Mike's Cabinet of Curiosities

House Tour

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Name: Michael James Schneider, author and creator of BLCKSMTH
Location:
Irvington Neighborhood; Portland, Oregon
Size: 950 square feet
Years lived in: 3 months; Rented

We met Mike back in August of 2012, when he was living in a stylish bachelor pad in Koreatown, Los Angeles. Fast forward a year and a half, and Mike has left sunny Los Angeles for the rainy Pacific Northwest, and now resides in Portland, Oregon.

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Nestled in the Northeast corner of Portland (Irvington), Mike has turned his den into a serene and neutral box of clever curiosities. With his own personal artwork scattered throughout the space, plus interesting tchotchkes, succulents and statement pieces peppered throughout.

The Pacific Northwest is certainly glad to have him, and he's glad to have it! "After leaving my last job to take a year-long artistic sabbatical, I moved from Los Angeles to Portland in June of 2013, after living there for twelve years. Although I love Los Angeles and miss my friends there, I'm a much better fit for the Pacific Northwest — sitting in traffic in Los Angeles will convince anyone to move away! Portland has been the perfect place to focus on my art and finish the book I wrote, The Tropic of Never."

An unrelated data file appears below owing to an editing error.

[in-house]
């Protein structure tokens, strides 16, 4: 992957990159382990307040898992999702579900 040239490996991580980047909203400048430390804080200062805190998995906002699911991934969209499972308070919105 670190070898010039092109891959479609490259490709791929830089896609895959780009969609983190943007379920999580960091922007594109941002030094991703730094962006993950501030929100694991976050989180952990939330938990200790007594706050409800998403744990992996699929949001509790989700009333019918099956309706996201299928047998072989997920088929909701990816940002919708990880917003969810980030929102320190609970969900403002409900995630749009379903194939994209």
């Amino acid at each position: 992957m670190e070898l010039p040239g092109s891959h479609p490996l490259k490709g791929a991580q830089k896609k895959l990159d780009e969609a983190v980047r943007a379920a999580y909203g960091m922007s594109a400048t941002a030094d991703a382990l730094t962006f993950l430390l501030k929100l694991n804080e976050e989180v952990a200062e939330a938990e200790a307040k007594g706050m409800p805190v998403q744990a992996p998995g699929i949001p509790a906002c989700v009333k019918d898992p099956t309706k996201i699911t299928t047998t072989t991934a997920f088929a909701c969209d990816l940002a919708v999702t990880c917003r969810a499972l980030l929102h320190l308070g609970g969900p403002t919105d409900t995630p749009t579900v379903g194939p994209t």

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Apartment Therapy Survey:

My Style: Crazy Cat Lady + Novelist + Scientist = "Spinster Chic." So I'm at the New Seasons checkout line in my sweats one morning in December, a few months after relocating here from Los Angeles. I have an armful of canned cat food and a box of wine, and I'm secretly hoping, like I always do, that the checkout clerk doesn't think I'm buying the cat food for myself to eat. I suddenly see on Facebook that friends I know are moving out of town to be closer to their vineyards (SO Portland), and they're asking their friends if anyone wants their place. Mind you, all I know about Portland is that it's hard to find nice places, that they're scooped up quickly. Like, at this point I still think The Swifts are a band that comes to town every September and plays a really long set at some elementary school. So I dropped my box of wine on the ground and messaged my friends right away, one thing led to another, and I ended up with a great place. Wait I didn't actually describe my style, did I?

Inspiration: Ms. Havisham from Great Expectations, People Who Say They Are Over Steampunk But Secretly Still Love It, my friend Ron Marvin. His taste level makes me angry. {insert gritted-teeth emoji here}

Favorite Element: The chalkboard-paint wall that was here when I moved in, with a charming map of the neighborhood left by my friends. I used it to make notes about the book I just finished, and now it's a kind of chemistry-inspired "wallpaper."

Biggest Challenge: It's in progress. Since I nest for a while in places I rent, I like to make changes that are a bit bigger than a usual renter normally would. I'm currently subtly lobbying my landlord to let me paint one of the rooms a bright color, like the barn-red office I had in my Los Angeles place. But don't tell anyone. It's a secret.